Tuesday, May 23, 2006

On a less serious note...

A couple weekends ago Eilleen and I, along with several of our friends rented Jim's Party Trolly to celebrate Eilleen's BA, my second BA, Cindy's 21st B-day, and just to cause mayhem in general. It is basically a psychedelic, open-air, death trap of drunken madness!

Monday, May 22, 2006

Wanted: Retired Lawyer to Run Country Into Ground

I have a dilemma. Recently I have been having discussions with people regarding the current state of affairs of our government, specifically on the federal level. My dilemma is this, if you cannot conscientiously support any of the candidates running for a given office is it better to choose who you consider to be the lesser of two evils (based on whatever criteria you may set) or to simply abstain from voting for either candidate? In the past couple of federal elections I have found myself doing the former, and not merely in terms of voting for president. It seems that there are valid reasons for choosing either option and while I have practiced one over the past several years I am becoming more and more convinced that perhaps I should reconsider my voting strategy and go with the other option (abstaining).

Many people would accuse me of being politically lazy or say that if I do adopt that strategy then I have no room to criticize our government, but I think that is a pretty short-sighted view of what it means to be politically active or to have a political voice. That view assumes that the only valuable political opinions are those that fall within the narrowly outlined platforms of the Republican or Democratic party, which is absurd (for more reasons than you might think, but I'll get to that later). It also does not take into consideration the power of passive resistance, or the refusal to cooperate with what is perceived to be a corrupt system. Also, as those who know me best will tell you, I am no political slouch. I follow politics very closely, I have worked on campaigns (for both Republicans and Democrats), and I have been involved in various types of political activity (letter writing, protests, etc.) for most of my adult life. However, I am also very careful about the people, movements, or agendas to which I lend my voice and my support.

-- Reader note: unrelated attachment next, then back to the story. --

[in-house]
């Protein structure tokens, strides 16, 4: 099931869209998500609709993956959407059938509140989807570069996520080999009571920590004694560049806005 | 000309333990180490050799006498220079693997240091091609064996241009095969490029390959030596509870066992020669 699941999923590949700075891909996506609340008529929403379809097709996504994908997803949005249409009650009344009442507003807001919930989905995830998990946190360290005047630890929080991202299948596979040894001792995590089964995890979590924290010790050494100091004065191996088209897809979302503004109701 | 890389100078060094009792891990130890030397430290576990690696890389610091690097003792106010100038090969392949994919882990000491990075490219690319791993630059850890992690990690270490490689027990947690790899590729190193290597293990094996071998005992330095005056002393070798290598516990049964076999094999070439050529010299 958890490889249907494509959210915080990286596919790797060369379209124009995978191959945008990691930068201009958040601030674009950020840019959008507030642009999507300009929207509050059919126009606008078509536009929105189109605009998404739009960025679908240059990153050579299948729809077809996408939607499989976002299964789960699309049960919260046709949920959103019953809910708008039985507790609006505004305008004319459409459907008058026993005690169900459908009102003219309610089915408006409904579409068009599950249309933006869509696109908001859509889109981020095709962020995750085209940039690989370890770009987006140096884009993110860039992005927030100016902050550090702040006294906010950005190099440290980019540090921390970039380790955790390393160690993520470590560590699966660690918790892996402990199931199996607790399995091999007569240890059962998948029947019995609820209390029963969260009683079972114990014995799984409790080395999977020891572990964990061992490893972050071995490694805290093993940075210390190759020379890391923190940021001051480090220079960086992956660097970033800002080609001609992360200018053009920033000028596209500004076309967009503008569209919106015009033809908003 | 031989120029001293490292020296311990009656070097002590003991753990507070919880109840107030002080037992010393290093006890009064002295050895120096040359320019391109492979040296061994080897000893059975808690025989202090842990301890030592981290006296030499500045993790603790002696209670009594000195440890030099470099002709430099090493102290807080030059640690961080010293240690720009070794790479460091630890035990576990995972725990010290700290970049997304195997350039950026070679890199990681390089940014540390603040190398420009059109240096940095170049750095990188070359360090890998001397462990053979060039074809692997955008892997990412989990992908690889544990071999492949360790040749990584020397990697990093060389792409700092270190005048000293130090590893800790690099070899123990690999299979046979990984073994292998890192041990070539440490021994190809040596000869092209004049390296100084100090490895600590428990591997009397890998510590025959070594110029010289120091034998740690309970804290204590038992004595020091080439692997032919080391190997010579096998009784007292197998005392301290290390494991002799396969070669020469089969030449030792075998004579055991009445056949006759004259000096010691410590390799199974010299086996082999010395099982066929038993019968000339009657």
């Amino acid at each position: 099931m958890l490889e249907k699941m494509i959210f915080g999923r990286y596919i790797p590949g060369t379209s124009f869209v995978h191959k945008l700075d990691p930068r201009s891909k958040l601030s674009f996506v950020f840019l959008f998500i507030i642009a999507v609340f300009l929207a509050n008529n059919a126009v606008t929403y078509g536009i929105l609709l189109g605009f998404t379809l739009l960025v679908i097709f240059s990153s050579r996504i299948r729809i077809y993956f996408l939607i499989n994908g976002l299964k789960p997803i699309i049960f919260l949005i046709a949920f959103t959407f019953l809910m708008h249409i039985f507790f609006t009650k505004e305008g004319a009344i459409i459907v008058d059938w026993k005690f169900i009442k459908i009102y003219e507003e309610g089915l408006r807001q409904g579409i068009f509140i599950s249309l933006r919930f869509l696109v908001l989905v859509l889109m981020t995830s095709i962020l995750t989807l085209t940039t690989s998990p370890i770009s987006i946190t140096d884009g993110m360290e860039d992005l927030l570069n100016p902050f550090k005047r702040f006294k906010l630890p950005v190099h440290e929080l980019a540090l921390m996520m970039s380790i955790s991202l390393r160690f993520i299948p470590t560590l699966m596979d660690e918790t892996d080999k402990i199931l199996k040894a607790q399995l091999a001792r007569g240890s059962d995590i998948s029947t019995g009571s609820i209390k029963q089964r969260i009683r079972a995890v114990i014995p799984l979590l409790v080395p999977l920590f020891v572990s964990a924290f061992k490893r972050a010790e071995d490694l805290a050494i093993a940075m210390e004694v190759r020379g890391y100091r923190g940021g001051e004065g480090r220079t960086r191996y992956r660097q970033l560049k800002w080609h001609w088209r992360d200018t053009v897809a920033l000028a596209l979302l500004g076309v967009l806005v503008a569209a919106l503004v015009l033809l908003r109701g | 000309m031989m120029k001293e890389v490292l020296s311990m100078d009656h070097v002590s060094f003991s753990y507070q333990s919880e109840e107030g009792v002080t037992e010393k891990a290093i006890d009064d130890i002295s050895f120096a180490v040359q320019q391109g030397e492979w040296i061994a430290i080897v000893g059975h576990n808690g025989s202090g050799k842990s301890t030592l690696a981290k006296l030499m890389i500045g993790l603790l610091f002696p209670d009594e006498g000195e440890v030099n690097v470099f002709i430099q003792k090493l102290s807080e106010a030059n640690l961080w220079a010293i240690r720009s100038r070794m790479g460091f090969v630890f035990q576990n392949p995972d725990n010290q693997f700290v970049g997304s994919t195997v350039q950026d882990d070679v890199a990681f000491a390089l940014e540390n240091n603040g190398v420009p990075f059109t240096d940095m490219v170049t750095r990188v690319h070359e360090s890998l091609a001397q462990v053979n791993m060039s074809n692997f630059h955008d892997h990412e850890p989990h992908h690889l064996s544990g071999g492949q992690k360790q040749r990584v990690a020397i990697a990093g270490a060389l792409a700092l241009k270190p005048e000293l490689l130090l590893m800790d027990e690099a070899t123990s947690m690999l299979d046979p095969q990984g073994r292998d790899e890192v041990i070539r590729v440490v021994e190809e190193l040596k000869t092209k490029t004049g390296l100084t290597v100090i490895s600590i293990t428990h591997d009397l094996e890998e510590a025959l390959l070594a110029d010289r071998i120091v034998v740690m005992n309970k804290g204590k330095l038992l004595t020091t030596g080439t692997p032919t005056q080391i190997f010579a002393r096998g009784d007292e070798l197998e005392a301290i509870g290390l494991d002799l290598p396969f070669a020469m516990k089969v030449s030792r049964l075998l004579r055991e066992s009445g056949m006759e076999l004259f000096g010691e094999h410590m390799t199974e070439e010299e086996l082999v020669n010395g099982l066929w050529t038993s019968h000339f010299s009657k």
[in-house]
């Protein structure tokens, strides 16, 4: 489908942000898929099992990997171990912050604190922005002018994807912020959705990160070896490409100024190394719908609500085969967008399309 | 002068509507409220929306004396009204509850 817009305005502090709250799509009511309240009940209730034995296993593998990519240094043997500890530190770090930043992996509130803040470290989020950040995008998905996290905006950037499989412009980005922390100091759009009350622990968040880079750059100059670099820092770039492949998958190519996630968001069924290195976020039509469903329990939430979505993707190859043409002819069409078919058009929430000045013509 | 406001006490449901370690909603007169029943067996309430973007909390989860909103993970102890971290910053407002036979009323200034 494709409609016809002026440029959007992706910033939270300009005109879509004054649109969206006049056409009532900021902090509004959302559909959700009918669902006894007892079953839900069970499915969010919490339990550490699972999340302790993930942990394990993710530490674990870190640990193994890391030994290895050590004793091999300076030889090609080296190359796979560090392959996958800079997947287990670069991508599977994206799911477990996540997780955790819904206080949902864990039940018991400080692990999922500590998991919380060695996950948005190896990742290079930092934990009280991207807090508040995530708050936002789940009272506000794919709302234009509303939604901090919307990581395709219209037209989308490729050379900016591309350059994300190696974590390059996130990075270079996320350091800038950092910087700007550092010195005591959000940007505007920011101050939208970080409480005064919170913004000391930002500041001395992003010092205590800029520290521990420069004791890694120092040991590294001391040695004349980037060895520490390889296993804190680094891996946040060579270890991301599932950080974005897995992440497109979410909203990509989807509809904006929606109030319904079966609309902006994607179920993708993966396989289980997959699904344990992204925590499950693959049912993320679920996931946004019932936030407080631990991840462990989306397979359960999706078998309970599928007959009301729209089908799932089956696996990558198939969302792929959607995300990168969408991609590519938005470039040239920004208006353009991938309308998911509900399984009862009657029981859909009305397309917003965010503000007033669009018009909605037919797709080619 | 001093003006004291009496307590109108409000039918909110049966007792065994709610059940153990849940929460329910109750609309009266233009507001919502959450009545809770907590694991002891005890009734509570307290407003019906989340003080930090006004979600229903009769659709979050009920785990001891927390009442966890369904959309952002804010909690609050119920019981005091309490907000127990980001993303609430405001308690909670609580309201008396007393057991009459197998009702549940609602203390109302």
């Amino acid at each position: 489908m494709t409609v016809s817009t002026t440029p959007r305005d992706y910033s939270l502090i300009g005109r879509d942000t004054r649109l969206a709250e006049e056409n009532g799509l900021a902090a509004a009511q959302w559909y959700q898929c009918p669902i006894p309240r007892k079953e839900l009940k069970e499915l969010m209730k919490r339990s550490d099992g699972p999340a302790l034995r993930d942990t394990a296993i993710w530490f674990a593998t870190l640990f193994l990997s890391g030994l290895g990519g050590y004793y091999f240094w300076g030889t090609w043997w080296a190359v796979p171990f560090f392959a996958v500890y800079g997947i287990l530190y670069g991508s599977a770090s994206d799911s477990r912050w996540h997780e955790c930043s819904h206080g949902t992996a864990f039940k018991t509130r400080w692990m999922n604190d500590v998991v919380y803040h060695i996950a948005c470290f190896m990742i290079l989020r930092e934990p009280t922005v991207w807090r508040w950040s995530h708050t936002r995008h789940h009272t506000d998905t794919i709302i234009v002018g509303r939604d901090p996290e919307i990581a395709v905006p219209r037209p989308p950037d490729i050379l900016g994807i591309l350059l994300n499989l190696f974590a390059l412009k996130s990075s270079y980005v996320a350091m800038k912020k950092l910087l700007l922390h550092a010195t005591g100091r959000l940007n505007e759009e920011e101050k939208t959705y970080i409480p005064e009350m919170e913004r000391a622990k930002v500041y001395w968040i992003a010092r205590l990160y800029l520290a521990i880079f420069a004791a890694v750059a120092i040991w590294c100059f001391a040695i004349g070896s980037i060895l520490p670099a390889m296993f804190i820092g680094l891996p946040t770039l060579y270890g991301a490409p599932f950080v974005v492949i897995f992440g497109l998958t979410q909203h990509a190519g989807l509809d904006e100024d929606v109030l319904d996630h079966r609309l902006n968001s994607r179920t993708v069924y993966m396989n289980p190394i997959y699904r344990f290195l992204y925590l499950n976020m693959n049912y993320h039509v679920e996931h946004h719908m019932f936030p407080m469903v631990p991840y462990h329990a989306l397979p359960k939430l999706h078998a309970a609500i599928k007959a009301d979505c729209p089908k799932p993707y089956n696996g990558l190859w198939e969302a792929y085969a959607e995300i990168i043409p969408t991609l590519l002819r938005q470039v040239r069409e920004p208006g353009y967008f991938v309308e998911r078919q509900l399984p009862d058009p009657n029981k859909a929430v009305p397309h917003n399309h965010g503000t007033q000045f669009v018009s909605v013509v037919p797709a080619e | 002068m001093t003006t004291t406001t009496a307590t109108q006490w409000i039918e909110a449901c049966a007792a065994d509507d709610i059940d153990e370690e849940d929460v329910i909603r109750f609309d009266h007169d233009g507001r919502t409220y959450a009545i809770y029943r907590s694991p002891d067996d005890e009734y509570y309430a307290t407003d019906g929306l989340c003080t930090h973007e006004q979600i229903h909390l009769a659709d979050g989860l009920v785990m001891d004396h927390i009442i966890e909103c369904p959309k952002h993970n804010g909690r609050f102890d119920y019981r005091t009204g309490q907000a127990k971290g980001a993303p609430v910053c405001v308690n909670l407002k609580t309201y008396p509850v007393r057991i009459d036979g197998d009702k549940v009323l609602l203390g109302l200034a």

Which leads me back to my dilemma. Why should I be forced to choose when neither option is really acceptable? Shouldn't I believe in the candidate I am voting for rather than simply voting to say that I have done my civic duty? And doesn't voting simply to say that I voted degrade the whole concept of civic duty anyway?

The problem is this, as I have followed politics over the past several years I have become increasingly disenchanted with our legislators and with our election system. Given all of the scandals and the overwhelming evidence that there is really very little difference between the two parties I have found it harder and harder to not be cynical about the whole thing. Both parties run on the same platitudinous platform (education, health care, military, national defense) and neither party ever delivers on anything. They run on whatever platform will get them elected in their particular state and then vote however the lobbyists want them to vote.

As I see it, the real root of the problem is that there is no honor, no higher purpose in being an elected official anymore. Taking a public office no longer means working toward the betterment of our society and our way of life. Rather, it is a way for the wealthiest among us to be paid to enact laws that will mostly benefit them and their cohorts, with little regard to what a vast majority of the citizens of this nation either want or need. Political office has become nothing more than what middle-aged lawyers do at the end of their careers.

This gets right to the heart of why I think we have one of the lowest voter turnout rates in the "free" world. I'm not one of these people who complains by saying, "my vote doesn't count anyway so why bother?" I have made it a point to vote whenever possible on the assumption that my vote does count. But I am becoming more and more convinced that my vote is only really counted in a quantitative sense. But that is the problem. People want to know that their vote is going to count in a qualitative sense, that the person they vote for has their best interests in mind and that they are going to fight for legislation that will help, not only their constituents, but all citizens. Unfortunately, that does not seem to be the state of affairs within our government. Honestly, I am ashamed of our government right now for so many reasons and I am sad that people have so little faith or trust in our government, myself included. But the truly sad part is that our government, as a whole, has given us no reason to believe otherwise.